The Academy and Other People’s Money (OPM)

[N]ow is probably a good time to reprint – and expand – the list of empirical studies that have, in one way or another, found that schools in large part capture aid money rather than becoming more affordable. The list probably isn’t exhaustive, and there are many limitations that make it impossible to prove that aid fuels inflation, but combined with the logic that you’ll willingly pay more if you have someone else’s money, these studies show that there is very good reason to conclude that aid is counterproductive:

Yes, Aid Fuels Tuition Inflation

Because we don’t have enough overpaid and underworked professors and college administrators teaching our children to love the state and hectoring the rest of us.

No matter how you slice it, the burden of funding the Ivory Tower has grown ever heavier on the backs of taxpaying citizens. Whether one examines taxpayer dollars in total, per enrollee, per degree, or per tax-paying citizen, real spending has gone up.

Unfortunately, financial costs are only part of the story. While the evidence is not conclusive, it appears that the additional spending and the additional students and degrees it has helped to fund do not ultimately constitute a net societal gain. Instead, all the coerced, thirdparty support has likely produced several damaging, unintended consequences: credential inflation, sky-high noncompletion rates, and rampant tuition inflation. In other words, the money taken from taxpayers, in total and on an individual basis, to “invest” in higher education has been on the rise, and it appears to be hurting both taxpayers individually and society as a whole. We have taken money from people who would have used it more efficiently than has the system to which it was given.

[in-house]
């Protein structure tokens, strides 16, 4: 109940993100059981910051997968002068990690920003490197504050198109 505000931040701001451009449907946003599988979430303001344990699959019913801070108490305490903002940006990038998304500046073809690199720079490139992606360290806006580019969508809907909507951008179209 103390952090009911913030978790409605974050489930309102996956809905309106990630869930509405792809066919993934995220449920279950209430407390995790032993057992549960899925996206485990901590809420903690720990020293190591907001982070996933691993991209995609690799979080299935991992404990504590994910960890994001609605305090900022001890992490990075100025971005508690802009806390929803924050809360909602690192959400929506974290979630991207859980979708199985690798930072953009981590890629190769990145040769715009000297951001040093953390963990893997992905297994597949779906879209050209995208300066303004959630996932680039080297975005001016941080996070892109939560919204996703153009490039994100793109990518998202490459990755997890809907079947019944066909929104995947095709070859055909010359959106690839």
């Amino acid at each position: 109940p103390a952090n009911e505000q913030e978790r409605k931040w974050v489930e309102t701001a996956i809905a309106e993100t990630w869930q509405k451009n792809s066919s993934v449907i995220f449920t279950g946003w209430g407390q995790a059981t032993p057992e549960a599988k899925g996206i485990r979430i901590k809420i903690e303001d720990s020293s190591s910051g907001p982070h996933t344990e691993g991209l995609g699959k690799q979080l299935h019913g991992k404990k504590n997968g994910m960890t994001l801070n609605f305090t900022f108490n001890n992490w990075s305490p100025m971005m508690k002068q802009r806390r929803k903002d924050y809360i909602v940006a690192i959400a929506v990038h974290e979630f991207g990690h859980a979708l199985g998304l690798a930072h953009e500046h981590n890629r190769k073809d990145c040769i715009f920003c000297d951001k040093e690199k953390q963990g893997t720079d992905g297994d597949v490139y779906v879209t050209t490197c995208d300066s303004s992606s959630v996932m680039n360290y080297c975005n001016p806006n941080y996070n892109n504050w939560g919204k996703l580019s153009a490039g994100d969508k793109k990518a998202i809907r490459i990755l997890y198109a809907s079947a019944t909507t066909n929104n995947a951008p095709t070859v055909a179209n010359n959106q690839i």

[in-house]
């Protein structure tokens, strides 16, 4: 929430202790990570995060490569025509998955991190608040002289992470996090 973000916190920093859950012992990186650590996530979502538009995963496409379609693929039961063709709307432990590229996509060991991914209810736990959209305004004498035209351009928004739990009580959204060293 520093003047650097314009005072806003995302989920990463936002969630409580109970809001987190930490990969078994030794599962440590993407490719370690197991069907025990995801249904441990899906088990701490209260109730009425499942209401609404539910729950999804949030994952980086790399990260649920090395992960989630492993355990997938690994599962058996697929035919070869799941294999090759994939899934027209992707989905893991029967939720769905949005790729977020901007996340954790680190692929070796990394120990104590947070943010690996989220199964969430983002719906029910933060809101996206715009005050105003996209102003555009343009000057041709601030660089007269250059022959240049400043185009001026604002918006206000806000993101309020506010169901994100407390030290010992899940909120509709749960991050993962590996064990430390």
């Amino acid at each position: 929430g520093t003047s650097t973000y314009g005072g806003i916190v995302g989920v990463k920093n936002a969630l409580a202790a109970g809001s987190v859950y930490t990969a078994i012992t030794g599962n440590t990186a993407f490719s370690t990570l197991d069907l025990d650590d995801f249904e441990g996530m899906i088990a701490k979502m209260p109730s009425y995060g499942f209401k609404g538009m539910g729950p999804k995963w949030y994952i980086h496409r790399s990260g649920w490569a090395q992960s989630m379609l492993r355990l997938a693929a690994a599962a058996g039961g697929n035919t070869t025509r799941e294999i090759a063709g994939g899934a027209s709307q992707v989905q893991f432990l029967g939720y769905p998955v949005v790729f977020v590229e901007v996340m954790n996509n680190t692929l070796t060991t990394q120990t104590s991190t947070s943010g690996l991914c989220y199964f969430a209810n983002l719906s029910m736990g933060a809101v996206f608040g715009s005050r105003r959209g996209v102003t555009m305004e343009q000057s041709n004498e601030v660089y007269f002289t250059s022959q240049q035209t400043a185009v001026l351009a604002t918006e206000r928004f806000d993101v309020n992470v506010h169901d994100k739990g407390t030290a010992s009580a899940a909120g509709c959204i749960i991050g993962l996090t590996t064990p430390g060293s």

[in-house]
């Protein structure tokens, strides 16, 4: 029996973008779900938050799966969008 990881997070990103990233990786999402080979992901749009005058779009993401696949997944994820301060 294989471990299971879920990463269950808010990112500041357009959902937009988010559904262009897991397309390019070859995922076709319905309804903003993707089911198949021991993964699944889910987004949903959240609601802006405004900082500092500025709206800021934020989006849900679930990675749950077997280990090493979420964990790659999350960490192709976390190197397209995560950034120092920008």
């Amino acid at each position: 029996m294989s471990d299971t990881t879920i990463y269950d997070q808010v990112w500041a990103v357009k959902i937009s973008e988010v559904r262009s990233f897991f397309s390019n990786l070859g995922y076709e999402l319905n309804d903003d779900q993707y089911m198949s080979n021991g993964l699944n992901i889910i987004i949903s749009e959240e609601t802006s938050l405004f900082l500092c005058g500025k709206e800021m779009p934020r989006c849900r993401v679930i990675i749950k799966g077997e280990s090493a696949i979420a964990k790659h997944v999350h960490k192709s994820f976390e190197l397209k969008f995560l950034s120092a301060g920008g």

How Much Ivory Does This Tower Need? What We Spend on, and Get from, Higher Education

One of my favorite soundbites, when discussing this issue, is that the U.S. spends more per capita than any nation other than Switzerland, but we get very sub-par results for all that money.

According to new data, though, I can no longer make that assertion. I’d like to say it’s because we now get above-average results, but the real reason is because we’ve now surpassed Switzerland to become the biggest spenders on education.

But we still get a crummy return on all that money that is spent.

By Global Standards, the Government Education Bureaucracy Gets the Most Money while Delivering Mediocre Results

Said Brodhead in a news release: “The humanities – languages, literature, history, jurisprudence, philosophy, comparative religion, ethics, history and arts criticism – tell our shared story as a culture and help us appreciate our commonalities and differences. The social sciences – including anthropology, archaeology, economics, political science, sociology and psychology – analyze the lives of individuals and societies, revealing patterns of behavior and interpersonal dynamics.”

Who could disagree? The problem is the courses of study listed by Brodhead fit the description of the Humanities over 50 years ago. Today’s liberal arts/humanities curriculum is dominated by the ascendancy of politically motivated “identity” studies designed by emergent radical scholars in the 1960s as ammunition in the culture wars against Western civilization.

Accompanied by techniques such as “critical theory,” “radical deconstruction,” “multiculturalism” (and its enforcement arm, the politically correct thought police) the underlying strategy has been to denigrate and eradicate the success of the Western canon for its complicity in fostering racism, chauvinism, imperialism (from the British empire to the American empire) and later homophobia. Consequently, students are encouraged to take faux coursework sprinkled in the curriculum: Queer Studies, African and African American Studies; Women and Gender Studies; Culture Studies; Sex Studies; Transgender Studies – none of which was mentioned by Brodhead.

The Fall of the Humanities



Unfortunately, it seems that the future Aldous Huxley predicted in 1932, in Brave New World, is arriving early. Mockery, truculence, and minimalist living are best, then enjoy the decline. However, we do need a Revolving Door Tax (RDT), learn what Members of Congress pay in taxes, and prosecute politicians and staff and their “family and friends” who profit from insider trading. Oh, and pay “public servants” what they are worth.

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